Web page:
One of the frequent conversations at publishing houses is how to deal with the global mosaic of languages. Translate? License? Both? Neither?

In medicine, the area I’m most familiar with, every investigation of these questions has seemed to indicate a fairly widespread and growing facility with at least reading English texts, if not speaking conversational English. And the higher someone is in the professional ranks, the more likely they are to possess a complete facility with English. So, translation becomes about reaching deep into markets, not reaching the top echelons.

Today, more than 2 billion people are learning English as their second language — and that has astonishing implications. But it’s all in this talk by Jay Walker, who’s Library of the Human Imagination is but one of his many amazing accomplishments.

Happy Friday!

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Kent Anderson

Kent Anderson

Kent Anderson is the CEO of RedLink and RedLink Network, a past-President of SSP, and the founder of the Scholarly Kitchen. He has worked as Publisher at AAAS/Science, CEO/Publisher of JBJS, Inc., a publishing executive at the Massachusetts Medical Society, Publishing Director of the New England Journal of Medicine, and Director of Medical Journals at the American Academy of Pediatrics. Opinions on social media or blogs are his own.


4 Thoughts on "The World's English Mania — The Power of Pull and Opportunity"

V thought-provoking. And then there is the question of whether to use British-English or American-English. I am only a recent and reluctant convert to American-English as standard 😉

Kent, this was a very interesting video and I agree with Ginny, it is very thought provoking. However, I have lived in China. I think this video overstates the use of English there.

I suspect that some of the images shown here were part of the government’s efforts to teach rudimentary English to the residents of Beijing for the Olympics. I would question the statement that China is the largest English speaking country on the planet. That would mean that more than 300 million people speak English in China or nearly 1/4 of the population. I lived in Beijing, the most international of Chinese cities, even there I would estimate that less than 10% of Beijingers spoke English. The percentage of rural people who speak English would be closer to 0% than 25%. This is not to say that English is not popular in China; it is. Many of the young Chinese I met where very eager to learn and speak English. English is viewed as hip and modern among the young. But even in Beijing, only a small minority of young people speak English.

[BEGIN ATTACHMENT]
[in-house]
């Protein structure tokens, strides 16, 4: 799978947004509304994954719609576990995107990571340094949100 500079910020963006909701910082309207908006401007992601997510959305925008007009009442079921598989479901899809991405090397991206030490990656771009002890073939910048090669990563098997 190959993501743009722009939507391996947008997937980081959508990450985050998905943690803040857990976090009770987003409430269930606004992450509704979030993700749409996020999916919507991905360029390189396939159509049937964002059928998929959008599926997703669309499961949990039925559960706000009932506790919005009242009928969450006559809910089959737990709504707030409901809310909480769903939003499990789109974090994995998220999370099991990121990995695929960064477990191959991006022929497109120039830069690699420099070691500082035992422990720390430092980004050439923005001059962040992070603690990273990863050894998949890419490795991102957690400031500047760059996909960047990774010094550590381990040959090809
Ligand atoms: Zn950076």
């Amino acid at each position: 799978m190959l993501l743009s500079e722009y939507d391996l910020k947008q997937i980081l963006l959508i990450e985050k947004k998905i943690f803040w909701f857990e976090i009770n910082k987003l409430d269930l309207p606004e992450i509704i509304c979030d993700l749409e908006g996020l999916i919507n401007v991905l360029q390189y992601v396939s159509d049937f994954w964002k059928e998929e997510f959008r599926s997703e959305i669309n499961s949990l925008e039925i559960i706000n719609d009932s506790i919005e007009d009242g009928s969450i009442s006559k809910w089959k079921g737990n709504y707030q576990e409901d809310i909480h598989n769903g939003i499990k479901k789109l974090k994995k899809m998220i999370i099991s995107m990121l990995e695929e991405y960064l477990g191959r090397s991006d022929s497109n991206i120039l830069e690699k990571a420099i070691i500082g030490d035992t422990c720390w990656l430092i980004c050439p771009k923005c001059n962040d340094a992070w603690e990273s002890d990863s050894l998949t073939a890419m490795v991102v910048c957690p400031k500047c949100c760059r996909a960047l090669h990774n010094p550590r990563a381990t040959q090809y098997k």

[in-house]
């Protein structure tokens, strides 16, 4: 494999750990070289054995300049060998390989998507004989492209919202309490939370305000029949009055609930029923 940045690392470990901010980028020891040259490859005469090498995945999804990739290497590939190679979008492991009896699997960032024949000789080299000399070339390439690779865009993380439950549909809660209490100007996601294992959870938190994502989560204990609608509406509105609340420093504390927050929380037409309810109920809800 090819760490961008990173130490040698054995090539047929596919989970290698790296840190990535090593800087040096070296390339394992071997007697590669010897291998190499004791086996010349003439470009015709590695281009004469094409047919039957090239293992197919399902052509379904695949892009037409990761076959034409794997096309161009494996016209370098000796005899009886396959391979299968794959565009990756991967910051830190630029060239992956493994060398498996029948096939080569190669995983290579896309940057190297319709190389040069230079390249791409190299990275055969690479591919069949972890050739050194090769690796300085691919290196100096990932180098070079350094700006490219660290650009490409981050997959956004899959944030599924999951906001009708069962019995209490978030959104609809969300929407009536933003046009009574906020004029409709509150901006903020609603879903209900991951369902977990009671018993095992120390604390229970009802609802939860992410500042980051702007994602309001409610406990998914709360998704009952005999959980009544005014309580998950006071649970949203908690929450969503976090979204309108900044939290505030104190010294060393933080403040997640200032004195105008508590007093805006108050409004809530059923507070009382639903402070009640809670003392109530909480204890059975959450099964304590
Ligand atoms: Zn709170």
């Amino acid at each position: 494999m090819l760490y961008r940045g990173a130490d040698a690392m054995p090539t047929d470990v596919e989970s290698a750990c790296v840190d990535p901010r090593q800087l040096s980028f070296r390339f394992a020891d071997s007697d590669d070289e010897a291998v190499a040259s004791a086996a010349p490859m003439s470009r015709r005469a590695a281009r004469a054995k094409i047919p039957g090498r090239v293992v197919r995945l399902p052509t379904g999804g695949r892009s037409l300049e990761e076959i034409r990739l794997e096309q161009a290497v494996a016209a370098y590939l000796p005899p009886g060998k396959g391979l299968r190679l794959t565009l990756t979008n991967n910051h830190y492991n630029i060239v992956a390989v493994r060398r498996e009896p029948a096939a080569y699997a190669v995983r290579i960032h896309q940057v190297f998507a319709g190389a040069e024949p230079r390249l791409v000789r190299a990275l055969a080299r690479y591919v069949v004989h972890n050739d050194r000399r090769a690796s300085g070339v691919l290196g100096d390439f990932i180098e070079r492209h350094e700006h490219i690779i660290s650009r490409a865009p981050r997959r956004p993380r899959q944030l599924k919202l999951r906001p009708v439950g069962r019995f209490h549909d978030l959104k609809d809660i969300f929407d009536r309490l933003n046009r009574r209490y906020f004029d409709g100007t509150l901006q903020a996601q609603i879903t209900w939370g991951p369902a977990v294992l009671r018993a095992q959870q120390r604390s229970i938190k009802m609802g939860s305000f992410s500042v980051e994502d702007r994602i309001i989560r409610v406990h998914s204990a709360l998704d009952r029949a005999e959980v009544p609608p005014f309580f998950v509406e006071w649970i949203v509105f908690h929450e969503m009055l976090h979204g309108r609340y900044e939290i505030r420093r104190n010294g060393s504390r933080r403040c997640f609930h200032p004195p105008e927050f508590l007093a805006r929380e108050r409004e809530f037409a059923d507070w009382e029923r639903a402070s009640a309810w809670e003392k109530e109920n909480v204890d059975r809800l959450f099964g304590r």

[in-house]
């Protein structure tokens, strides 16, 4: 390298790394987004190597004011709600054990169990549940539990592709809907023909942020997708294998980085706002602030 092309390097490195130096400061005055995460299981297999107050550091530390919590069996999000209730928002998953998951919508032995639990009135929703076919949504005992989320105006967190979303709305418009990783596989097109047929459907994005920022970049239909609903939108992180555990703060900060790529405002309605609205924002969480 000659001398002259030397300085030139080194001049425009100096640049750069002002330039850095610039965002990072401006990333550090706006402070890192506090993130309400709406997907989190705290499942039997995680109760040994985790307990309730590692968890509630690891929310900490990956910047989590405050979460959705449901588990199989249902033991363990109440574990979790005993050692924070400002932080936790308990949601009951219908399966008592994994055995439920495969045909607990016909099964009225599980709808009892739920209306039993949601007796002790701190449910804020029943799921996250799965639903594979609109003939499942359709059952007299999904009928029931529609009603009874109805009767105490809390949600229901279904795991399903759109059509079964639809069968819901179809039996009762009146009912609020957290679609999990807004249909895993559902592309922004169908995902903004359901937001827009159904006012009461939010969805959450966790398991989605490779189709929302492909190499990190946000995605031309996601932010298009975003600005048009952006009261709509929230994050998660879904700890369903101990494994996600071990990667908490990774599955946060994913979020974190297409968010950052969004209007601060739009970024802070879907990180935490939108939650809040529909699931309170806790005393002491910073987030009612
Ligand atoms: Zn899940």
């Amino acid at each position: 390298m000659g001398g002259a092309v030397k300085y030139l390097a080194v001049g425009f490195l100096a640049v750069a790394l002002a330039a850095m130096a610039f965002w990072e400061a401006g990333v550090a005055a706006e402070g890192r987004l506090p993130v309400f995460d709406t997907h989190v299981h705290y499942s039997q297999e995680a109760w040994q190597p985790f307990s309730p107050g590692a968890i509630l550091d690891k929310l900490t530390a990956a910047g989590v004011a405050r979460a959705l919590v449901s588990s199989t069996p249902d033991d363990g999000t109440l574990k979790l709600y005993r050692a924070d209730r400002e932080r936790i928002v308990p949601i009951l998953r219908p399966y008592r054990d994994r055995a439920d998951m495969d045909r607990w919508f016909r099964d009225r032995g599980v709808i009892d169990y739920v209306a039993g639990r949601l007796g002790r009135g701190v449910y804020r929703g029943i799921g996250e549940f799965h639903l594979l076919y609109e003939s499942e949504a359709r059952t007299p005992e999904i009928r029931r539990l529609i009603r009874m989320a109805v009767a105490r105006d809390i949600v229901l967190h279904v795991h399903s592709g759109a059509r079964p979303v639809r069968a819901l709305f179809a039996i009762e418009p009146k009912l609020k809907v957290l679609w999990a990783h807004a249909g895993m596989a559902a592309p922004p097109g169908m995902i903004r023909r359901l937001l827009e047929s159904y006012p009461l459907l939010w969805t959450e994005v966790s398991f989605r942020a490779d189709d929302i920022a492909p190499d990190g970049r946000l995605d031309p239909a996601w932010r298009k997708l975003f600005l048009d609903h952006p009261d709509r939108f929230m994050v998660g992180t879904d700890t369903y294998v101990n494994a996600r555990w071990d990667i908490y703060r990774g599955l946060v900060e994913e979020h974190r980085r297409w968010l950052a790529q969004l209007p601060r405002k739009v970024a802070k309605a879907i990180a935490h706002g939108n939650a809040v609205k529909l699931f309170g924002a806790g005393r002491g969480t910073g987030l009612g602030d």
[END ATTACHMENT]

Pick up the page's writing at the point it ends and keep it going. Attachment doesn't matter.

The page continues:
I did however observe a counter trend. Beijing (and I am sure other large Chinese cities) is chock-a-block with young Americans learning Mandarin, perhaps that is even a more important trend. English currently dominates because a clutch of English speaking countries (UK, USA, Canada, Australia, Singapore and Hong Kong) dominated world commerce. However, the era of English speaking countries dominating world commerce is coming to an end. Perhaps the large crowds shouting English in the video are not the more important development here. Perhaps the small but growing group of young Americans in China learning Mandarin represent the start of a new mania.

English has become a global language and learning it has become extremely necessary for all of us. It is the most widely used language out of the 4,000 to 5,000 live languages spoken in the world. There are a whopping 350 million native speakers of English. The use of English has become important in our day to day life and therefore a strong hold on the English language has become vital for the success of our lives. A fluent English speaker can expect a lot of things in his life. He can imagine of a beautiful foreign girlfriend, a nice car, a lovely house and many more things. Above all, people show a lot of respect to a fluent English speaker. Such is the power of English language.

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